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Full Online Book HomeLong StoriesThe Child Of The Dawn - Chapter 26
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The Child Of The Dawn - Chapter 26 Post by :Prd2BHawn Category :Long Stories Author :Arthur C. Benson Date :May 2012 Read :1559

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The Child Of The Dawn - Chapter 26

CHAPTER XXVI.

But all my speculations were cut short by a strange event which happened about this time. One day, without any warning, the thought of Cynthia darted urgently and irresistibly into my mind. Her image came between me and all my tasks; I saw her in innumerable positions and guises, but always with her eyes bent on me in a pitiful entreaty. After endeavouring to resist the thought for a little as some kind of fantasy, I became suddenly convinced that she was in need of me, and in urgent need. I asked for an interview with our Master, and told him the story; he heard me gravely, and then said that I might go in search of her; but I was not sure that he was wholly pleased, and he bent his eyes upon me with a very inquiring look. I hesitated whether or not to call Amroth to my aid, but decided that I had better not do so at first. The question was how to find her; the great crags lay between me and the land of delight; and when I hurried out of the college, the thought of the descent and its dangers fairly unmanned me. I knew, however, of no other way. But what was my surprise when, on arriving at the top, not far from the point where Amroth had greeted me after the ascent, I saw a little steep path, which wound itself down into the gulleys and chimneys of the black rocks. I took it without hesitation, and though again and again it seemed to come to an end in front of me, I found that it could be traced and followed without serious difficulty. The descent was accomplished with a singular rapidity, and I marvelled to find myself at the crag-base in so brief a time, considering the intolerable tedium of the ascent. I rapidly crossed the intervening valley, and was very soon at the gate of the careless land. To my intense joy, and not at all to my surprise, I found Cynthia at the gate itself, waiting for me with a look of expectancy. She came forwards, and threw herself passionately into my arms, murmuring words of delight and welcome, like a child.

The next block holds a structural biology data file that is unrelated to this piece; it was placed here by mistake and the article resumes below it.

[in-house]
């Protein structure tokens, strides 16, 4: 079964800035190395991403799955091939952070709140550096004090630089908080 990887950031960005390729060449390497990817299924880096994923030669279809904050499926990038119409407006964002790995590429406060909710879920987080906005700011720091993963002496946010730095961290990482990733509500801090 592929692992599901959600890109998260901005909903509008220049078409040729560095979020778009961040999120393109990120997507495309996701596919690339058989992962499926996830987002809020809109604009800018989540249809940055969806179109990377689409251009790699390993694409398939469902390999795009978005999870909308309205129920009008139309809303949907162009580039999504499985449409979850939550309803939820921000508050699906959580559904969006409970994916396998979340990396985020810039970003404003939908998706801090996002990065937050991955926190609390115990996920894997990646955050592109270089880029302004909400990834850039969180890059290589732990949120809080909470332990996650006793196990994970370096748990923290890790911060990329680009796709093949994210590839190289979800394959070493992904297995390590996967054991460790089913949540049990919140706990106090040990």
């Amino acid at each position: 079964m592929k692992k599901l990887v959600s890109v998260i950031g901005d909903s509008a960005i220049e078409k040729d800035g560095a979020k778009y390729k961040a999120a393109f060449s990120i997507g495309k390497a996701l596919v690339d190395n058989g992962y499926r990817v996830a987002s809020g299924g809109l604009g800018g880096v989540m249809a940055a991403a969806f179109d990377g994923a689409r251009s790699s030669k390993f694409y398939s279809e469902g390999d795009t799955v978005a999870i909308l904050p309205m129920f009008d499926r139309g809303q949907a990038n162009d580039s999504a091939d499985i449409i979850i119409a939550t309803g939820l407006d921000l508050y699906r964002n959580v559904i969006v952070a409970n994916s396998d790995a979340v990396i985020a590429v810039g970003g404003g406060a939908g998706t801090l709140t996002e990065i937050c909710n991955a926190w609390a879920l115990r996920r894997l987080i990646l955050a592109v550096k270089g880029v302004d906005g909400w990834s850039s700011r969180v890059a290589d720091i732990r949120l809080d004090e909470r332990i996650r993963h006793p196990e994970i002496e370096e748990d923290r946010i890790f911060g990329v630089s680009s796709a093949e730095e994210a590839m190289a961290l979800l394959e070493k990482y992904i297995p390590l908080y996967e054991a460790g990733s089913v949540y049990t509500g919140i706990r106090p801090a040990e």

"I knew you would come," she said. "I am frightened--all sorts of dreadful things have happened. I have found out where I am--and I seem to have lost all my friends. Charmides is gone, and Lucius is cruel to me--he tells me that I have lost my spirits and my good looks, and am tiresome company."

I looked at her--she was paler and frailer-looking than when I left her; and she was habited very differently, in simpler and graver dress. But she was to my eyes infinitely more beautiful and dearer, and I told her so. She smiled at that, but half tearfully; and we seated ourselves on a bench hard by, looking over the garden, which was strangely and luxuriantly beautiful.

"You must take me away with you at once," she said. "I cannot live here without you. I thought at first, when you went, that it was rather a relief not to have your grave face at my shoulder,"--here she took my face in her hands--"always reminding me of something I did not want, and ought to have wanted--but oh, how I began to miss you! and then I got so tired of this silly, lazy place, and all the music and jokes and compliments. But I am a worthless creature, and not good for anything. I cannot work, and I hate being idle. Take me anywhere, _make me do something, beat me if you like, only force me to be different from what I am."